What Is A Mortgage Pre-Approval?

There is a lot of work behind the scenes for a mortgage pre-approval when you are buying a home. While you, as a borrower, are just submitting an application and some financial documentation, loan officers are carefully reviewing your entire financial profile to ensure you qualify for a specific loan program. This includes a review of your income, assets, credit, and possibly more to determine the approved loan program, loan amount, and available interest rate.

A pre-approval is different from a pre-qualification because documentation is used to cross-check and verify the information on your loan application. Also, with a mortgage pre-approval, there is usually a hard credit check which can affect your credit score, and they run their risk analysis software to determine creditworthiness and asses if you have a good credit score.

With a pre-qualification, a lender takes your word for your financial situation and the amount of funds in your bank account. This can be riskier, as certain loan programs may not allow some income to be used toward qualification, or they may require the lender to account for additional debts you didn’t think to add on your application. Because of this, a pre-qualification is not viewed as highly by sellers and real estate agents as a full pre-approval.

Why do I need a pre-approval letter?

Getting fully pre-approved by a mortgage lender is the best way to understand your purchase power when buying a house. Without doing this work upfront, you risk getting attached to an area where you can’t afford to offer on a house, getting out of the credit score ranges needed to qualify for certain loan products, being uncomfortable with the monthly payment, offering on homes outside your qualified price range, or missing out on an offer because you weren’t prepared.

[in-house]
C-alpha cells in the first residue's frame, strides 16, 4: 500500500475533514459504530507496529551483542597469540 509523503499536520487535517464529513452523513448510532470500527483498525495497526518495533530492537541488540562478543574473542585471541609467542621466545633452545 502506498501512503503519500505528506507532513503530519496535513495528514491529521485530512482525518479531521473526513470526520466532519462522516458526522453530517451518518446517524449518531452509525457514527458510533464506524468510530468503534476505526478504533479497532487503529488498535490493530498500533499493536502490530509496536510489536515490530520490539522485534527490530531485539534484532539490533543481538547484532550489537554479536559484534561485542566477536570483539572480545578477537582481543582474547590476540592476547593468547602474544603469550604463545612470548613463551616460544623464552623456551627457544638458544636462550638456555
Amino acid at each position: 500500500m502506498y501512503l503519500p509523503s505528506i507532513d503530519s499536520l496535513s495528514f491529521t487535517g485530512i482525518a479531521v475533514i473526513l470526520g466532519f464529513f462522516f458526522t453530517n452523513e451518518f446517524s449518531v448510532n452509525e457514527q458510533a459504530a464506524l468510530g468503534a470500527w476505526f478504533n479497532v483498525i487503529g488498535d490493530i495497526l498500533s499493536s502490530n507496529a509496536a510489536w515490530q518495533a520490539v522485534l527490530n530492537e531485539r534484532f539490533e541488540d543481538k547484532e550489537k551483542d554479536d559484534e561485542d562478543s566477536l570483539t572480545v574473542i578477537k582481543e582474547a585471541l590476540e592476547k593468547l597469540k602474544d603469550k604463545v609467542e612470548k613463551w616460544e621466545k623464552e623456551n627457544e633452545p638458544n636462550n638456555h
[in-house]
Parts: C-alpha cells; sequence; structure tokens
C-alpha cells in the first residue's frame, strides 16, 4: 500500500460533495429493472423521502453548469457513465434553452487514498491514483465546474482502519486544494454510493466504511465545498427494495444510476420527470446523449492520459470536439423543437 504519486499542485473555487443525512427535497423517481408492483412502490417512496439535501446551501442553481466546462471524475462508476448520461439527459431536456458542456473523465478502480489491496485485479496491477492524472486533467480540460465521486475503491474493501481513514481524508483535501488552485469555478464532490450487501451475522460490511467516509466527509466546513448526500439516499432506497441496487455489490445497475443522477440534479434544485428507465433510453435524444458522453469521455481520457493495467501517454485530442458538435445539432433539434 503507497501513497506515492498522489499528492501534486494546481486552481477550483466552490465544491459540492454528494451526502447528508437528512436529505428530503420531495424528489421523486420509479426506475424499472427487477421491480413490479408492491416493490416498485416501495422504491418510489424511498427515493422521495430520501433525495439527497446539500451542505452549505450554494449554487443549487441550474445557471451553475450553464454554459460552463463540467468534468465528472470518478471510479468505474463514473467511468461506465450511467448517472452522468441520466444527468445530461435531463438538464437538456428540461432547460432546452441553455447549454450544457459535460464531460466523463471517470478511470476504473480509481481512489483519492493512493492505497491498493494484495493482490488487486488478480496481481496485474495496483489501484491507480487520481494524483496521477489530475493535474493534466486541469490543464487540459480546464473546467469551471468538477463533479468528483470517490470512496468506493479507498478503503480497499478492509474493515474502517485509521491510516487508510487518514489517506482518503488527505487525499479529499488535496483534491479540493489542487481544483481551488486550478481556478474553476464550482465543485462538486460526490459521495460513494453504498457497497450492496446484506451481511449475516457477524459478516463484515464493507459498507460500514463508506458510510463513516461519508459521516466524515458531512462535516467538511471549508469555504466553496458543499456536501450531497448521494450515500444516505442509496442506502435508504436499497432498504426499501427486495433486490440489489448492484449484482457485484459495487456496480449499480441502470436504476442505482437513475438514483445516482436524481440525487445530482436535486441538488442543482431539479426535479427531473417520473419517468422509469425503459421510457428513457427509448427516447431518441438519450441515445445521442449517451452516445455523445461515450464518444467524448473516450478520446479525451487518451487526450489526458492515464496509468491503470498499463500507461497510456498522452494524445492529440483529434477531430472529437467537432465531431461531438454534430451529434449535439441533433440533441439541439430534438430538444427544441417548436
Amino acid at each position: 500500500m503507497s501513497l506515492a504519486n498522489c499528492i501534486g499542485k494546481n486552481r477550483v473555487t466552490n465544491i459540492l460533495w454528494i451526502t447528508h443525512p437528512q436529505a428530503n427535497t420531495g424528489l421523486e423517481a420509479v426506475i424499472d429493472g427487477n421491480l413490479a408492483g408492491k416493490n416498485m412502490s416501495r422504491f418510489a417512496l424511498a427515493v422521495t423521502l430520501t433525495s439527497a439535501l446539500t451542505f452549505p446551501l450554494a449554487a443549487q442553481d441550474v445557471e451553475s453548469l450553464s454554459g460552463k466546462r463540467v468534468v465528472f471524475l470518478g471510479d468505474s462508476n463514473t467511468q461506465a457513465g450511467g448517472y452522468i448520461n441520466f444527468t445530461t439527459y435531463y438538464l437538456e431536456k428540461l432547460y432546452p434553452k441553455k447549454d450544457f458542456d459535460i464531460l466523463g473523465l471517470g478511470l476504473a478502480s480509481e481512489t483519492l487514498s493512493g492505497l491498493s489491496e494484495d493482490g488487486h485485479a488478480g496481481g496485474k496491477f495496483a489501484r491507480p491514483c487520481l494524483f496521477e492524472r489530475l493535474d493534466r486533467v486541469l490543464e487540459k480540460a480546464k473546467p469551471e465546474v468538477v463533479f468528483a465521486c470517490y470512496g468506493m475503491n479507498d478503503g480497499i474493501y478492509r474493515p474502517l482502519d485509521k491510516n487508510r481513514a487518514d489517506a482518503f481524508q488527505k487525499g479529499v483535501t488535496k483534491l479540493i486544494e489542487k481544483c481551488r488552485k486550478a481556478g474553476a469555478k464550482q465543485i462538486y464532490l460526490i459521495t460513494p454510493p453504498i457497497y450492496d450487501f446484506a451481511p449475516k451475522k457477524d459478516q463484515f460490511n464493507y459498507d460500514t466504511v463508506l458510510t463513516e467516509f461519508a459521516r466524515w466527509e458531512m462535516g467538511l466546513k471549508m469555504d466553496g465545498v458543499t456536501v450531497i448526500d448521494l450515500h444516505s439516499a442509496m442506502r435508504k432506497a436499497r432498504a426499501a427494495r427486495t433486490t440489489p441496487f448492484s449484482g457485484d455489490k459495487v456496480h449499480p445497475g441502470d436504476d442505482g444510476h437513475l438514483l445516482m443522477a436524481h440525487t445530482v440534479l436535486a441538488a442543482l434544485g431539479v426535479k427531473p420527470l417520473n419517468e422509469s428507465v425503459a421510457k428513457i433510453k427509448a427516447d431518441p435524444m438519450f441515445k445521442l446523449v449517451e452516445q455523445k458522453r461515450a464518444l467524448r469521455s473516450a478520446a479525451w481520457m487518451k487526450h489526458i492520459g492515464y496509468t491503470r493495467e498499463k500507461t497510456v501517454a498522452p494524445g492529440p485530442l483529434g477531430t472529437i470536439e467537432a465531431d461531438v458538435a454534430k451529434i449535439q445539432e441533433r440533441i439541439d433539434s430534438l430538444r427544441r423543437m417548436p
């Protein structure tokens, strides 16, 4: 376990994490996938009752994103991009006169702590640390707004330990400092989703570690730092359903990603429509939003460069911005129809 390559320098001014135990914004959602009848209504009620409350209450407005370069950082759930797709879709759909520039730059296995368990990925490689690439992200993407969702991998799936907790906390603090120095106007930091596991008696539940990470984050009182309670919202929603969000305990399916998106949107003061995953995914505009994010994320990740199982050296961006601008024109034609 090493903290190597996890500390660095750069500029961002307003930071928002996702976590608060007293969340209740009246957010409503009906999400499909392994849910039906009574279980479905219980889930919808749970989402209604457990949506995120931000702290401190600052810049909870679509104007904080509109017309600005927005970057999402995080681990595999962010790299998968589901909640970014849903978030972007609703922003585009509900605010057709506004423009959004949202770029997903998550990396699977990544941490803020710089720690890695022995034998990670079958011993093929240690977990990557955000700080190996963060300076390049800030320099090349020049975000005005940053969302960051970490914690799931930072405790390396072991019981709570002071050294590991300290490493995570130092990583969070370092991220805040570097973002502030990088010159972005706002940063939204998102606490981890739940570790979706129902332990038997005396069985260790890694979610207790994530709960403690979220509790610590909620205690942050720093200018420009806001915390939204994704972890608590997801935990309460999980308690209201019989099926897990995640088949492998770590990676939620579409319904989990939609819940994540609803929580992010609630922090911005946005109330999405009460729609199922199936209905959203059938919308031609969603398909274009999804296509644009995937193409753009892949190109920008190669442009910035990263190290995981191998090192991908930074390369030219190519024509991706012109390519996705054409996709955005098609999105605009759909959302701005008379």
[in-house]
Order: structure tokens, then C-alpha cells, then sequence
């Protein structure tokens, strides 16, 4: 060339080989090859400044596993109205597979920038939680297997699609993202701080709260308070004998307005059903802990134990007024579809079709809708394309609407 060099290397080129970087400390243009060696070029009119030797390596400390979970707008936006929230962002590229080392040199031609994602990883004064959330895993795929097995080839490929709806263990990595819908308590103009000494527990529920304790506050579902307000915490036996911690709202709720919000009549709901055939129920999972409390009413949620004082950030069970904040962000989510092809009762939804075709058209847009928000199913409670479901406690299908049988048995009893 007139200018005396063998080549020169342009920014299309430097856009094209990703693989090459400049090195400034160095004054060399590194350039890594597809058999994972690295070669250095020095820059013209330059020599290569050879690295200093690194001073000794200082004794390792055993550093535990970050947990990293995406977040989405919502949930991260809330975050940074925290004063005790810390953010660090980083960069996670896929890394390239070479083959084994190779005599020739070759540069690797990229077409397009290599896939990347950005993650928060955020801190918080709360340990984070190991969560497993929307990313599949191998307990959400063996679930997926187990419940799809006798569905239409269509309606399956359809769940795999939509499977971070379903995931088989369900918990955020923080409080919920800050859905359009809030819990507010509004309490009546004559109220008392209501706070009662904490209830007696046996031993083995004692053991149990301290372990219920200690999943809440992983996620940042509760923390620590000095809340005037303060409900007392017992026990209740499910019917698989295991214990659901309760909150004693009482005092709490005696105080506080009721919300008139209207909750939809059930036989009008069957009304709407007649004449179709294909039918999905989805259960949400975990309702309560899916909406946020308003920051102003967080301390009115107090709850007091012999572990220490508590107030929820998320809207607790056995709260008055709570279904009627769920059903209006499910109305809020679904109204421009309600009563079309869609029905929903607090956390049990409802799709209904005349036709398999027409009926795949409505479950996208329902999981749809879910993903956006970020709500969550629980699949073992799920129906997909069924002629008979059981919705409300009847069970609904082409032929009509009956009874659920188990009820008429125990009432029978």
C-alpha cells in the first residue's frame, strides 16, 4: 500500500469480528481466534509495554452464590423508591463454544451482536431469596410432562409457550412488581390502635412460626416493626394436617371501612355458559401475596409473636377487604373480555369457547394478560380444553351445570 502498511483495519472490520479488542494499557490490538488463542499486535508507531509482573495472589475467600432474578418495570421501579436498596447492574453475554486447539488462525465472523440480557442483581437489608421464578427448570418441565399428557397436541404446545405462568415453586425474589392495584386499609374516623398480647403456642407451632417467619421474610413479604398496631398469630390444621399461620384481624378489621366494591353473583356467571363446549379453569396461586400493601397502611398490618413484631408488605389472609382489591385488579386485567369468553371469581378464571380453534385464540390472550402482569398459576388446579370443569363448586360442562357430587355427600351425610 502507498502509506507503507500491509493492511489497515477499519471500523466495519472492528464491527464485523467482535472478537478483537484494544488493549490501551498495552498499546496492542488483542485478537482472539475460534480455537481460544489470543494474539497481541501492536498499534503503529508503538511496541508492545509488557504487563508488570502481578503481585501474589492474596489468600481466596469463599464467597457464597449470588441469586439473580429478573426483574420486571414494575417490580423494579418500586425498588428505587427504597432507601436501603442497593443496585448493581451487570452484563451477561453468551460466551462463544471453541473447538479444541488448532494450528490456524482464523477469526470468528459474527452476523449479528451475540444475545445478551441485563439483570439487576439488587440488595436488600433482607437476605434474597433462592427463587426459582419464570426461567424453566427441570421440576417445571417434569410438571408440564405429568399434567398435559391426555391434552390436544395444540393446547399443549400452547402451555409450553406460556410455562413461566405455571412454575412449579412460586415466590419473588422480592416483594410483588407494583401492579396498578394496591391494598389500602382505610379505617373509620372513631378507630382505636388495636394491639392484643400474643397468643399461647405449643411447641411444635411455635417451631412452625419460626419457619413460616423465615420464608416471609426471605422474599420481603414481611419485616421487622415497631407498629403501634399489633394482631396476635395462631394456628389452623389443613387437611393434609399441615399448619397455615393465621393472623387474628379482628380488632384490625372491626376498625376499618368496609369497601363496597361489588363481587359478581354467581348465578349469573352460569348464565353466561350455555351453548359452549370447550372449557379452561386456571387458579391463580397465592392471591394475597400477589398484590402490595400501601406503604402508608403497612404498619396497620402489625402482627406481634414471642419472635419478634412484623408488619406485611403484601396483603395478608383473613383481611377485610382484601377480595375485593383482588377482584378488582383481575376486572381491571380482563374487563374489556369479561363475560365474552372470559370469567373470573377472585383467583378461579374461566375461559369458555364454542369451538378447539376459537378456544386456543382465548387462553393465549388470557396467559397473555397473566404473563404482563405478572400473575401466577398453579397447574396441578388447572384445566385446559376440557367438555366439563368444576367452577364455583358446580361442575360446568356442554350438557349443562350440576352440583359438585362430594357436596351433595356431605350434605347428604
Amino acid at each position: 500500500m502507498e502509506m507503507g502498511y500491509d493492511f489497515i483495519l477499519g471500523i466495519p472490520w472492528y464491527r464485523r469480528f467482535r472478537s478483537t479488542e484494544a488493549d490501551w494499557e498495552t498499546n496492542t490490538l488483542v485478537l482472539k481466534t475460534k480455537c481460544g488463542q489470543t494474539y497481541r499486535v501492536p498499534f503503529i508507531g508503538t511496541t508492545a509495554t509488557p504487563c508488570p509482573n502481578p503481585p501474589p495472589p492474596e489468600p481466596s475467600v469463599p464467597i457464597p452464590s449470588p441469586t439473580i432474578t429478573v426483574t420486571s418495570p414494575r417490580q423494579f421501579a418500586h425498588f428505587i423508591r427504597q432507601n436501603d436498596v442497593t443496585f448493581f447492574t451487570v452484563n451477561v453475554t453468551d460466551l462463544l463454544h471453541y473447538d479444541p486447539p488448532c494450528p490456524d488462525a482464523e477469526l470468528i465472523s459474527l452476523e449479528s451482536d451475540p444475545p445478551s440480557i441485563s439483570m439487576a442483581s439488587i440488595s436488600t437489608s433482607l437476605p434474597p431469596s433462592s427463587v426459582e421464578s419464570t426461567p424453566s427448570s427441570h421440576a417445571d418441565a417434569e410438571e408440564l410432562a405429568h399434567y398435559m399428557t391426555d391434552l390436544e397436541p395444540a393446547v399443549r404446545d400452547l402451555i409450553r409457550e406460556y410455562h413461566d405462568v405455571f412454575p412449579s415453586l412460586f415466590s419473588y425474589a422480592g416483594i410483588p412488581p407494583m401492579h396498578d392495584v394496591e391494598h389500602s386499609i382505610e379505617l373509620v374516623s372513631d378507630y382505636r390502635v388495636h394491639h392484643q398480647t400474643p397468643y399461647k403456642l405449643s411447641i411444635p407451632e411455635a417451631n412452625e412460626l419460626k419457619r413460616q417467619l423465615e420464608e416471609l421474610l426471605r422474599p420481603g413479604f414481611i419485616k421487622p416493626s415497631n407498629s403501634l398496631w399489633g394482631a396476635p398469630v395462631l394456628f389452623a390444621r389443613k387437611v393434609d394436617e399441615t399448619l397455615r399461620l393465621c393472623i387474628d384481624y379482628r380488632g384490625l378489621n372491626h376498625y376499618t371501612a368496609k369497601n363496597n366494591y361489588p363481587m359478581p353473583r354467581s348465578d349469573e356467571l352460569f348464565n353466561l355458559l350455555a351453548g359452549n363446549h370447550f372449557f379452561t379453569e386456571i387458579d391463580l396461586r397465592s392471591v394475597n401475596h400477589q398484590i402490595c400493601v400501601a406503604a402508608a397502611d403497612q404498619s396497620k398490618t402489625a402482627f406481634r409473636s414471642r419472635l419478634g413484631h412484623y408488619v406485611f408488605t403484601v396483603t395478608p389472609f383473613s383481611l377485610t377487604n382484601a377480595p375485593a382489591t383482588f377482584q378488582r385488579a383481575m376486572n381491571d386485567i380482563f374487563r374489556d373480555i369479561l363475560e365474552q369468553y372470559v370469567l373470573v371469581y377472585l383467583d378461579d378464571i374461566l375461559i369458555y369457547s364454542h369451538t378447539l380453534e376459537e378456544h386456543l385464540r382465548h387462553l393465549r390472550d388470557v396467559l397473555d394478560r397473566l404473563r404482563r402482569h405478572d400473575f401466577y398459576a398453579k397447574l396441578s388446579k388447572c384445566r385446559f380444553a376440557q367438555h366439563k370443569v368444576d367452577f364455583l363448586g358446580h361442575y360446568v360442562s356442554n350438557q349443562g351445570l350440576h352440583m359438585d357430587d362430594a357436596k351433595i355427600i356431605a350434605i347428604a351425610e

It is still possible to look at houses before getting pre-approved, but it is not recommended. At the end of the day, you want to be confident in your buying power and be taken seriously by real estate agents and sellers. You also want to save yourself the panic of having to scramble to gather all documents last minute. Putting in the legwork upfront ensures that when the right home comes on the market, you are armed with all the right tools and knowledge to put your best foot forward and make a great offer.

When should I get pre-approved?

Getting pre-approved early in the homebuying process is strongly recommended. It does not cost you anything to do this, and even if you do not plan to buy for a while, a pre-approval can help you understand what you qualify for now and, if necessary, anything you need to change to help qualify for more in the future.

For example, a full mortgage pre-approval can help show that once you are able to pay off some debt (i.e., student loans, car loans, credit cards), your purchasing power increases substantially.